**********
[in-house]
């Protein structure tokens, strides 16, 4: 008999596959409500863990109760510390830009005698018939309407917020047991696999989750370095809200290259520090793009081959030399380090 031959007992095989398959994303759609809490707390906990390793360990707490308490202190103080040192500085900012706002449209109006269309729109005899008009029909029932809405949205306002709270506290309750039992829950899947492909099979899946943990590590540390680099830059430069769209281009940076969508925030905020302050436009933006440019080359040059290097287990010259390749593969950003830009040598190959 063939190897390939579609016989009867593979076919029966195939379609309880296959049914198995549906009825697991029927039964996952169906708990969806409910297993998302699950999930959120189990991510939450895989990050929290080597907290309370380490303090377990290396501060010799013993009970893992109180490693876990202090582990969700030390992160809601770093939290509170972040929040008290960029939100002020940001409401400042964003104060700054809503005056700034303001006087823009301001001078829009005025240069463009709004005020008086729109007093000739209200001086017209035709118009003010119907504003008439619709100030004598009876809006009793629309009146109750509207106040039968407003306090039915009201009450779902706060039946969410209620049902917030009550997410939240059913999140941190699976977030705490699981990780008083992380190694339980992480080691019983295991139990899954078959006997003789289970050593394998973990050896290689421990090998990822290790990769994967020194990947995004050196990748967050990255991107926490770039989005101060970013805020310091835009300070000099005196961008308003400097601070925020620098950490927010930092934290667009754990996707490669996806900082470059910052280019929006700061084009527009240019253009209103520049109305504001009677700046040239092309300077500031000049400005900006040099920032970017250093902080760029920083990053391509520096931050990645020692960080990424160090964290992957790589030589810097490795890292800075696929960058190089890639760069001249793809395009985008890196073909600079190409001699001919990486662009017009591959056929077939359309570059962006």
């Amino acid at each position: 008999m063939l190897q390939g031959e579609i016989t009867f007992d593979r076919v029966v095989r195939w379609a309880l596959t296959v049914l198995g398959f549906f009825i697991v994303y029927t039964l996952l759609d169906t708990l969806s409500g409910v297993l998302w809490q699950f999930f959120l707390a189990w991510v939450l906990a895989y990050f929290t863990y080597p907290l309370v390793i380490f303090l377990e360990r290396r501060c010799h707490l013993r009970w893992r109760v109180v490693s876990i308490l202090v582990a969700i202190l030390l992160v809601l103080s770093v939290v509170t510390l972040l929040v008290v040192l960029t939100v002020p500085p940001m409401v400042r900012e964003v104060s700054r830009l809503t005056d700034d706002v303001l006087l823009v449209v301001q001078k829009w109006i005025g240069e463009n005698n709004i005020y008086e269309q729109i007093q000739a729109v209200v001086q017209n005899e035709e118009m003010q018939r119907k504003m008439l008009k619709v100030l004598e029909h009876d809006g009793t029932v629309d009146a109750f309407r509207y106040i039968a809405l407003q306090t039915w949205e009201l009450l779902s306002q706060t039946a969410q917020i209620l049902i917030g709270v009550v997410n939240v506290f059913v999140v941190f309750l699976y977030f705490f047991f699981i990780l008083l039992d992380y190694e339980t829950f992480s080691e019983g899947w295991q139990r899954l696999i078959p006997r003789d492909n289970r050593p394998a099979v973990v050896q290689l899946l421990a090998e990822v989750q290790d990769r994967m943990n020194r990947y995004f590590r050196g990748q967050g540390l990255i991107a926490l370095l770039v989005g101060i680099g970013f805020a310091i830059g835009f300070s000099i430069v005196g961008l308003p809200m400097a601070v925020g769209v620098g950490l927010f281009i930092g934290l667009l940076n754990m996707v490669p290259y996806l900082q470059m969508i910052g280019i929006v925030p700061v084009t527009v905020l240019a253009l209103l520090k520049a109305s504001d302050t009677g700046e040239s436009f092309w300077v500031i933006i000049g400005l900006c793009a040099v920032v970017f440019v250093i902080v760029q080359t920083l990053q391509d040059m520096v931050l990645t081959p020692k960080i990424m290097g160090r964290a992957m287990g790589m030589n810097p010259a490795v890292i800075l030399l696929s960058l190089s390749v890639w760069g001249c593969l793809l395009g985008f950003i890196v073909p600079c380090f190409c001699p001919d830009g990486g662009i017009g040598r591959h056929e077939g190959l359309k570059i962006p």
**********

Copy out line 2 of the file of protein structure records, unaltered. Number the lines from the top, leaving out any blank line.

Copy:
């Protein structure tokens, strides 16, 4: 008999596959409500863990109760510390830009005698018939309407917020047991696999989750370095809200290259520090793009081959030399380090 031959007992095989398959994303759609809490707390906990390793360990707490308490202190103080040192500085900012706002449209109006269309729109005899008009029909029932809405949205306002709270506290309750039992829950899947492909099979899946943990590590540390680099830059430069769209281009940076969508925030905020302050436009933006440019080359040059290097287990010259390749593969950003830009040598190959 063939190897390939579609016989009867593979076919029966195939379609309880296959049914198995549906009825697991029927039964996952169906708990969806409910297993998302699950999930959120189990991510939450895989990050929290080597907290309370380490303090377990290396501060010799013993009970893992109180490693876990202090582990969700030390992160809601770093939290509170972040929040008290960029939100002020940001409401400042964003104060700054809503005056700034303001006087823009301001001078829009005025240069463009709004005020008086729109007093000739209200001086017209035709118009003010119907504003008439619709100030004598009876809006009793629309009146109750509207106040039968407003306090039915009201009450779902706060039946969410209620049902917030009550997410939240059913999140941190699976977030705490699981990780008083992380190694339980992480080691019983295991139990899954078959006997003789289970050593394998973990050896290689421990090998990822290790990769994967020194990947995004050196990748967050990255991107926490770039989005101060970013805020310091835009300070000099005196961008308003400097601070925020620098950490927010930092934290667009754990996707490669996806900082470059910052280019929006700061084009527009240019253009209103520049109305504001009677700046040239092309300077500031000049400005900006040099920032970017250093902080760029920083990053391509520096931050990645020692960080990424160090964290992957790589030589810097490795890292800075696929960058190089890639760069001249793809395009985008890196073909600079190409001699001919990486662009017009591959056929077939359309570059962006």